Preface

Perhaps typically of me, this book was triggered by questions I was asked over the years about information, representation, digitization and management. The more I quoted standard answers from standard literature, the more restless I became because I perceived a lack of coherence in my answers. There seemed to be too many holes and grey areas, and, rather more worryingly, too few connections between the various parts of the underlying body of knowledge.

This led to a number of fundamental questions I had to ask myself before attempting to answer what others asked me. I tried to understand one by one the multiple layers and aspects involved in the phenomena that intrigued me, without losing sight of the whole. Thankfully, I was able to find enough enlightenment on these layers and aspects. There have been quite a few clever people who have attacked the same questions before me and managed to come up with convincing answers. My own contribution lies primarily in the interpretation of their theories and the connections I suggest between them and with the domain of buildings.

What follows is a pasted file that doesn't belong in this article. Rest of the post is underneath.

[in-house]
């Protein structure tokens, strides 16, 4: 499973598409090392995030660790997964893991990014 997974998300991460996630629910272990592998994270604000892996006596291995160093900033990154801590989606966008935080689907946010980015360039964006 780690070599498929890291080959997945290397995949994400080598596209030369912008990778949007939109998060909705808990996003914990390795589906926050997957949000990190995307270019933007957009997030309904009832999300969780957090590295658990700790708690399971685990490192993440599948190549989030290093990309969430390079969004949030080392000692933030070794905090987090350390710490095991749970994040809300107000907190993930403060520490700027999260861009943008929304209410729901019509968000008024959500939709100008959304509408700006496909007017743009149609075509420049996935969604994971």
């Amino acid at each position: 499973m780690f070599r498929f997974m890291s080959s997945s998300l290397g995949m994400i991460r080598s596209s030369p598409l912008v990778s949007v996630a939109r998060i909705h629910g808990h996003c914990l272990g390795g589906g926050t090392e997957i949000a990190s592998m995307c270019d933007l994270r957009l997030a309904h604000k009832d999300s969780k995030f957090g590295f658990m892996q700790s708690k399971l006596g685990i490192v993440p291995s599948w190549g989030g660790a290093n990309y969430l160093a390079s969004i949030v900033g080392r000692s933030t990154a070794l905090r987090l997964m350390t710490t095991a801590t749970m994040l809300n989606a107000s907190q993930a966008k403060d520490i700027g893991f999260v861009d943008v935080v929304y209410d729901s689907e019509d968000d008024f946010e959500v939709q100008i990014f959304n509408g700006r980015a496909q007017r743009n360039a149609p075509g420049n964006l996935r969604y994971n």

Note that in contrast to earlier publications of mine, I talk about buildings rather than architecture. The reason for doing so is that buildings and built environments have a larger scope than architecture, as suggested by the relation between the Dutch terms ‘bouwkunde’ and ‘architectuur’: the latter is a specialization within the former. It is unfortunate that both are translated into English as ‘architecture’ (the less said about terms like ‘building science’ the better).

I am grateful to the people who formulated the theories discussed in this book. I have learned a lot from them. In a more practical sense, I was also assisted by a number of people who merit a mention and my profound thanks: Monique de Bont for the meticulous copyright control; Saskia Roselaar for her thorough and insightful proofreading; Michiel de Jong for giving me the opportunity to publish this book as an open textbook and for managing every step of the production process. Polyxeni Mantzou, Paul Chan and Thanos Economou reviewed the book. I am indebted to them for their time and constructive criticism.

On May 1, 2019, a group of students who follow the Information Management course in the MBE master track at the Faculty of Architecture & the Built Environment (Faculteit Bouwkunde, in Dutch), Delft University of Technology, will be the first to use this open textbook. I hope they will enjoy working with it and thank them in advance for their tolerance of any mistakes that may have slipped through in this first edition.

 

A.K.

Delft, 19.02.2019

 

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